5. Jeb Bush - Florida

Let's be honest: Americans love dynasties. And while the "not another Bush" sentiment appears high, the George W. Bush presidency might be known as "the good old days" by the time 2016 comes around. (And W.'s favorability continues to rise.) The tea party is not thrilled with Jeb, and Jeb is not thrilled with the tea party. But Bush was a solid and popular governor of Florida with strong ties to the Hispanic community. Similar to: George W. Bush, Mitt Romney.

4. Ted Cruz - Texas

Is the Canadian-born Ted Cruz eligible for higher office? He thinks so, and we think so too. And though the jokes will fly about both his Canadian birth and his Hispanic heritage, the former Texas Solicitor General and current US Senator is known for his gifted speaking style, debate skills, and tea party affiliation. He is a close ally to Sarah Palin and is one of the few national politicians to publicly embrace her. That is a major endorsement he could use should he decide to run. He was first elected to the US Senate in 2012, leaving many to speculate he will not run given his short time in office. But his resume is stacked, and his following is growing. Similar to: Sarah Palin, Rand Paul.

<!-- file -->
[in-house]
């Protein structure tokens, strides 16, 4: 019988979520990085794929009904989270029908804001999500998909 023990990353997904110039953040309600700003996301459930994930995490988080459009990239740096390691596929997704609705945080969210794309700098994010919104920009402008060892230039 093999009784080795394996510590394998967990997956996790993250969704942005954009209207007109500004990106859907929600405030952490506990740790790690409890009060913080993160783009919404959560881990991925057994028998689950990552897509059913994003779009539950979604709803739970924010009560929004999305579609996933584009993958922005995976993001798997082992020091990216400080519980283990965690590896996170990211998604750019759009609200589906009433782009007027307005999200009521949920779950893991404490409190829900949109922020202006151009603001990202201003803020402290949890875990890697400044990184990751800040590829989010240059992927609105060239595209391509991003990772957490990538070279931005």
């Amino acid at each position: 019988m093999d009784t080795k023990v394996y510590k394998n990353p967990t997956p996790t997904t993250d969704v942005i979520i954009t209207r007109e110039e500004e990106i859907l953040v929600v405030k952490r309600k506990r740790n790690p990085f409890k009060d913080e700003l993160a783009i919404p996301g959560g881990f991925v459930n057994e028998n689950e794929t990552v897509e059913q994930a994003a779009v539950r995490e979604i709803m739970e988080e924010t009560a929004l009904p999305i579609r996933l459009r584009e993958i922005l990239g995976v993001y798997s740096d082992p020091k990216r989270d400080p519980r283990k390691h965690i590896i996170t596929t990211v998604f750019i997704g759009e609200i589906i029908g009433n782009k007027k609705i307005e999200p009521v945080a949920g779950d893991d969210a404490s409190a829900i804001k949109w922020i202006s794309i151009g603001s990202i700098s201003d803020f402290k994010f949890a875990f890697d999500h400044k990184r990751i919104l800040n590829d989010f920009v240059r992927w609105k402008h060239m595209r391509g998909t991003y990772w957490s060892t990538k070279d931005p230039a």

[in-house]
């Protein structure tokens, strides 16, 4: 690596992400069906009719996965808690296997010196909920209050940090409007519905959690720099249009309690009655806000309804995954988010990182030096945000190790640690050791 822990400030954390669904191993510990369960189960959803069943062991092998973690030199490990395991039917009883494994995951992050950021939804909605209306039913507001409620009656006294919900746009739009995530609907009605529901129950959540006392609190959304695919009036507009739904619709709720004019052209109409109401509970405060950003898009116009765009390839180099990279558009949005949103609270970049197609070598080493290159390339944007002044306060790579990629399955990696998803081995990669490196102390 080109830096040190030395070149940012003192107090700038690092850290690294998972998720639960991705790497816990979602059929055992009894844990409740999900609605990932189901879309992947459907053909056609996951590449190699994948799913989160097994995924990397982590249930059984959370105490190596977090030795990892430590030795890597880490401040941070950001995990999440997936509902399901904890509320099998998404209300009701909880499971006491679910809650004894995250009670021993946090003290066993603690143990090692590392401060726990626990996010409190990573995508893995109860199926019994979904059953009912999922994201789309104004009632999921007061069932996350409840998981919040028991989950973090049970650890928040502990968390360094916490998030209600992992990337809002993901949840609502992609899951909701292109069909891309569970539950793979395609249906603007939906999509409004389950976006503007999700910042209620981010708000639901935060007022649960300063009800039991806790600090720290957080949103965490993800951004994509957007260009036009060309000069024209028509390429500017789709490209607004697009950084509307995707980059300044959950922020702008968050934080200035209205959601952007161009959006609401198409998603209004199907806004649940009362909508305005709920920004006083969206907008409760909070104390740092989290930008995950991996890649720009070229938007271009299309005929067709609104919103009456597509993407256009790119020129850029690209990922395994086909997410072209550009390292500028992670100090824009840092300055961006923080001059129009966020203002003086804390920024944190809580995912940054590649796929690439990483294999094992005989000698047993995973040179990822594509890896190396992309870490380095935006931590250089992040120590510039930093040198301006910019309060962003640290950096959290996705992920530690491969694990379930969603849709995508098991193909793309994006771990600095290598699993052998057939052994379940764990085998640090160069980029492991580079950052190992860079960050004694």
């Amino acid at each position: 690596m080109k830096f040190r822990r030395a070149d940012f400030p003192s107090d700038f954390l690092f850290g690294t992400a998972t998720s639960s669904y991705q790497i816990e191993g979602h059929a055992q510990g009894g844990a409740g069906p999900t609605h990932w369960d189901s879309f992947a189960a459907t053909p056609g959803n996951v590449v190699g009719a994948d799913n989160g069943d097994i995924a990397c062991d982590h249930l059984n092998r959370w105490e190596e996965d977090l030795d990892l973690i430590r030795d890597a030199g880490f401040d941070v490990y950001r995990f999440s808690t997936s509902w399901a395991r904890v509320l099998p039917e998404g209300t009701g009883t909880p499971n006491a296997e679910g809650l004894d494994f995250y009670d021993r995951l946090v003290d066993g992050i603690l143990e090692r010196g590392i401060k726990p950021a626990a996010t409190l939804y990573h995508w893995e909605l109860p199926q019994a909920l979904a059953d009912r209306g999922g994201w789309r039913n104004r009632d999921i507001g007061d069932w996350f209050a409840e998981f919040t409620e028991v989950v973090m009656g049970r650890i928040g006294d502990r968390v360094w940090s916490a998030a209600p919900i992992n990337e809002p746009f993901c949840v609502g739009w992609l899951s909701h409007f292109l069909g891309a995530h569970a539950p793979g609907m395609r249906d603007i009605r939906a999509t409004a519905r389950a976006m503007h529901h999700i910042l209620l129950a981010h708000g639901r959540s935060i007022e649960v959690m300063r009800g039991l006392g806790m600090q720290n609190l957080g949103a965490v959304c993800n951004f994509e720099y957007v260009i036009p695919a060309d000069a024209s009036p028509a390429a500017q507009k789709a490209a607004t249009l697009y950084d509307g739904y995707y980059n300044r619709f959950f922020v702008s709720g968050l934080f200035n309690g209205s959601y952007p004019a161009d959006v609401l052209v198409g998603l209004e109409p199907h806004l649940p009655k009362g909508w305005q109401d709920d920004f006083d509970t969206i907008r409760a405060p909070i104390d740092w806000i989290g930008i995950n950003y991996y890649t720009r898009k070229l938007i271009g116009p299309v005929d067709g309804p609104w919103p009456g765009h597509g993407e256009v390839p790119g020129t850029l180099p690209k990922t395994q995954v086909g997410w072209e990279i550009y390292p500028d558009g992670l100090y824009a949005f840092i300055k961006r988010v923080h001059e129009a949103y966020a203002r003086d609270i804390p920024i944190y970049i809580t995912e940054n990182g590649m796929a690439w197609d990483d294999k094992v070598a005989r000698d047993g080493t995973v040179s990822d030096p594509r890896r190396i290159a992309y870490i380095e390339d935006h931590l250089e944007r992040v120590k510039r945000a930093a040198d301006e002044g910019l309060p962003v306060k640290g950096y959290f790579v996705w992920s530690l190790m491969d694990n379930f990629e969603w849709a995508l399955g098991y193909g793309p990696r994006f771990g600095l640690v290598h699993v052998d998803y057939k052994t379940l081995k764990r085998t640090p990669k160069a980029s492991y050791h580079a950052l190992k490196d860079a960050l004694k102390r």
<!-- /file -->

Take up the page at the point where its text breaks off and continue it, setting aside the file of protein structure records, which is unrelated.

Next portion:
3. Rand Paul - Kentucky

Rand Paul has seen his star quickly rise with his willingness to directly battle the Obama administration. His father, Ron Paul, remains both a strength and weakness. A strength for his built in base, a weakness because the GOP has suffered from Ron Paul fatigue over the decades. But Rand holds his own politically and is impressive in debates and with the grasp of the facts. His poll numbers are an an upward trend as he manages to fiercely defend the Constitution while not alienating large portions of voters like his father. Similar to: Ted Cruz.

2. Chris Christie - New Jersey